“South African Concerns Skyrocket as US Considers Supplying Arms to Russia?”
The United States has thrown South Africans into a state of fury and bewilderment after accusing their country of covertly sending weapons to Russia. This explosive allegation prompted the government to issue a rebuke and announce an investigation. US Ambassador Reuben Brigety claimed with confidence that weapons and ammunition had been loaded onto a Russian cargo ship docked at a naval base in Cape Town. President Cyril Ramaphosa responded angrily to the accusations and appointed a retired judge to lead the investigation. While the US welcomed the move, locals reacted with a mixture of scorn and confusion, with many questioning why the government was clueless about the matter. Political and economic analyst Daniel Silke suggested that the government was suffering from “information confusion.” The Lady R, a Western-sanctioned Russian-flagged cargo ship, was docked in South Africa’s largest naval base in December to officially unload an old ammunition order. However, Ambassador Brigety possessed intelligence that weapons had been loaded onto the ship before it set off towards Russia.
The popular morning radio show host, Bongani Bingwa, wrote on Twitter, asking, “Did we or didn’t we? And if we did, shouldn’t the president know?” As investigations commence, the United States accuses South Africa of being “disingenuous,” as if confirmed, this would mark a divergence from South Africa’s supposed neutrality during the conflict in Ukraine. South Africa’s opposition Democratic Alliance (DA) party expressed disappointment that the investigation was underway, with lawmaker Kobus Marais insisting that the president and secretary of defense should be fully apprised of what occurred. South Africa has been walking a diplomatic tightrope regarding Russia’s invasion of Ukraine. The nation has refrained from condemning the situation and opted for dialogue instead. While Pretoria has had strong economic and trade relations with the US and Europe, its trade relations with Russia are much less significant. However, South Africa and Moscow have strong ties that date back to the apartheid era when the Kremlin supported the African National Congress (ANC) party.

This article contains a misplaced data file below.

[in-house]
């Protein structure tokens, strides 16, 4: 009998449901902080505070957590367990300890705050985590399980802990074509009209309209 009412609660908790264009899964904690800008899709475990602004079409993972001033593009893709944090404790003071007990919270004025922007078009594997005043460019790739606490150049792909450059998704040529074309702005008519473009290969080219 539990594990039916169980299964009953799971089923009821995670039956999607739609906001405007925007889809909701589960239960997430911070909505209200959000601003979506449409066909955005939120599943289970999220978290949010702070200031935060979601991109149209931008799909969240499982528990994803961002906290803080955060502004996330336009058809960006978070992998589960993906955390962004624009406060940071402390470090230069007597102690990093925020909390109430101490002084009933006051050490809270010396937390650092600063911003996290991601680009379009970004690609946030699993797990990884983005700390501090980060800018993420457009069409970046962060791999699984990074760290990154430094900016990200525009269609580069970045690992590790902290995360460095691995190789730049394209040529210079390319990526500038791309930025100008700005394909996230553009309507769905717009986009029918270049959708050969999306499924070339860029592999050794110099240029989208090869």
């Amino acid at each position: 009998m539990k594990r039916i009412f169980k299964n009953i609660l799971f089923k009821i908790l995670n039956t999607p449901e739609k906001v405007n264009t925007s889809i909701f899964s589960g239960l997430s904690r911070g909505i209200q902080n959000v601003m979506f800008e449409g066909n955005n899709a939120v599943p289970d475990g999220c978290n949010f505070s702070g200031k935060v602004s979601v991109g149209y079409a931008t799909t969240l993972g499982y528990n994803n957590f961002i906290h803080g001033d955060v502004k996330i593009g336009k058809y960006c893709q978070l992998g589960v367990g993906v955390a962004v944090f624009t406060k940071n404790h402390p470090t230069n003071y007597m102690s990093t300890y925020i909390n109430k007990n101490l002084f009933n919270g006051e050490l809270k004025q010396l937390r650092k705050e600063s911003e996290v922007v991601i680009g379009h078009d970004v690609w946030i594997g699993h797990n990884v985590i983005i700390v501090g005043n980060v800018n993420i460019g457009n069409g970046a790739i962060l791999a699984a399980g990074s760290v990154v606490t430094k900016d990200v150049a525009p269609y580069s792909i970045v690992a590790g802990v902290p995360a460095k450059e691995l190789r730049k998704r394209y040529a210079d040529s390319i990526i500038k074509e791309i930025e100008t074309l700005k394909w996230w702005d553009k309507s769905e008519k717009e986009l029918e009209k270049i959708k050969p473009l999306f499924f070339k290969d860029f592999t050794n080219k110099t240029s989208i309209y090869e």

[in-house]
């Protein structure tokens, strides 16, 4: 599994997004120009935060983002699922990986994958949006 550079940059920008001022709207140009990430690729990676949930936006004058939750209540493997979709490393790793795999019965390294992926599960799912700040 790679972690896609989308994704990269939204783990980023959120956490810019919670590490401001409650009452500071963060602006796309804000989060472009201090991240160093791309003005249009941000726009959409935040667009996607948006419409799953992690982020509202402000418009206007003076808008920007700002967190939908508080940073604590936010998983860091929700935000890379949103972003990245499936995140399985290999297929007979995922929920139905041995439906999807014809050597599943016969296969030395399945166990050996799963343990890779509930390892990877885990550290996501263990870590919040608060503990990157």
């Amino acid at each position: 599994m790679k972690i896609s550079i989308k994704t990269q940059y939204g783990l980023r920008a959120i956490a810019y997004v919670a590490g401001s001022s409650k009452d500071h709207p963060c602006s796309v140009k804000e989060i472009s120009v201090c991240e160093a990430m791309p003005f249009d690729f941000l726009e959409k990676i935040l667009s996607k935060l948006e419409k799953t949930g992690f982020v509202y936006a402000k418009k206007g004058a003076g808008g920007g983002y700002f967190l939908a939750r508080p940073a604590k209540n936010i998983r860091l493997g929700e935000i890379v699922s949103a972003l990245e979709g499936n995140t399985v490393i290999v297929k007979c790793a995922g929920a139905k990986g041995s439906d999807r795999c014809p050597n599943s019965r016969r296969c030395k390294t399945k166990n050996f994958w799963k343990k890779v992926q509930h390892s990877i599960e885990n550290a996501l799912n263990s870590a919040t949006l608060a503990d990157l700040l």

US Ambassador Brigety’s remarks prompted a diplomatic altercation just hours after his briefing with the media. Ramaphosa criticized the comments for undermining “the spirit of cooperation and partnership” between the two nations. The Foreign Ministry denounced Brigety’s statements, with Foreign Minister Naledi Pandor expected to speak to US officials in Washington later. Meanwhile, concerns grow for South Africa’s struggling economy, which could spiral downward if relations with the US worsen. Analysts warn that South Africa has little to gain from a fight with Washington but everything to lose. The row has already had an impact on the country’s economy, with the rand plummeting against the dollar to reach its lowest point in three years on Thursday. The African Growth and Opportunity Act (AGOA), which allows African countries tariff-free access to the US market for goods that meet certain standards, might be at stake as some fear that the US might revoke South Africa’s aid and support. Silke stressed that the economy was already “very vulnerable,” with almost no growth and limited domestic demand. “South African exporters… desperately need their products to be sold on international shelves,” he said.